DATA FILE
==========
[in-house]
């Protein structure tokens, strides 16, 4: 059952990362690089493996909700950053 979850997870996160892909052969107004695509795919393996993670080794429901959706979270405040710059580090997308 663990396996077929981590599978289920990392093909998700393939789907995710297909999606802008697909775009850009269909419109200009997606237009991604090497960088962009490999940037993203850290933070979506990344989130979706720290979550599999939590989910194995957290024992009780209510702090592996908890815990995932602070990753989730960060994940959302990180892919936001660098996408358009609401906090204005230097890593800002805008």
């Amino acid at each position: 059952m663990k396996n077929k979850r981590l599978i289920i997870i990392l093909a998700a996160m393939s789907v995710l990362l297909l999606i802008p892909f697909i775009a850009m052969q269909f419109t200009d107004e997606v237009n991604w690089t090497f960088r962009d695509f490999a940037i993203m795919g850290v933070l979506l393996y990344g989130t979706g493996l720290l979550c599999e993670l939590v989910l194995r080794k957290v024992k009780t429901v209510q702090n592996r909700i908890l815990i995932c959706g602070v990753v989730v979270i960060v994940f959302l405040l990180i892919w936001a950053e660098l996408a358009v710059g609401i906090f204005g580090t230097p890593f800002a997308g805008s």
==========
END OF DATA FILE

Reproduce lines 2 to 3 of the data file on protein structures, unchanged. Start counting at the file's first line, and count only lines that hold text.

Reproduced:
């Protein structure tokens, strides 16, 4: 059952990362690089493996909700950053 979850997870996160892909052969107004695509795919393996993670080794429901959706979270405040710059580090997308 663990396996077929981590599978289920990392093909998700393939789907995710297909999606802008697909775009850009269909419109200009997606237009991604090497960088962009490999940037993203850290933070979506990344989130979706720290979550599999939590989910194995957290024992009780209510702090592996908890815990995932602070990753989730960060994940959302990180892919936001660098996408358009609401906090204005230097890593800002805008």
């Amino acid at each position: 059952m663990k396996n077929k979850r981590l599978i289920i997870i990392l093909a998700a996160m393939s789907v995710l990362l297909l999606i802008p892909f697909i775009a850009m052969q269909f419109t200009d107004e997606v237009n991604w690089t090497f960088r962009d695509f490999a940037i993203m795919g850290v933070l979506l393996y990344g989130t979706g493996l720290l979550c599999e993670l939590v989910l194995r080794k957290v024992k009780t429901v209510q702090n592996r909700i908890l815990i995932c959706g602070v990753v989730v979270i960060v994940f959302l405040l990180i892919w936001a950053e660098l996408a358009v710059g609401i906090f204005g580090t230097p890593f800002a997308g805008s």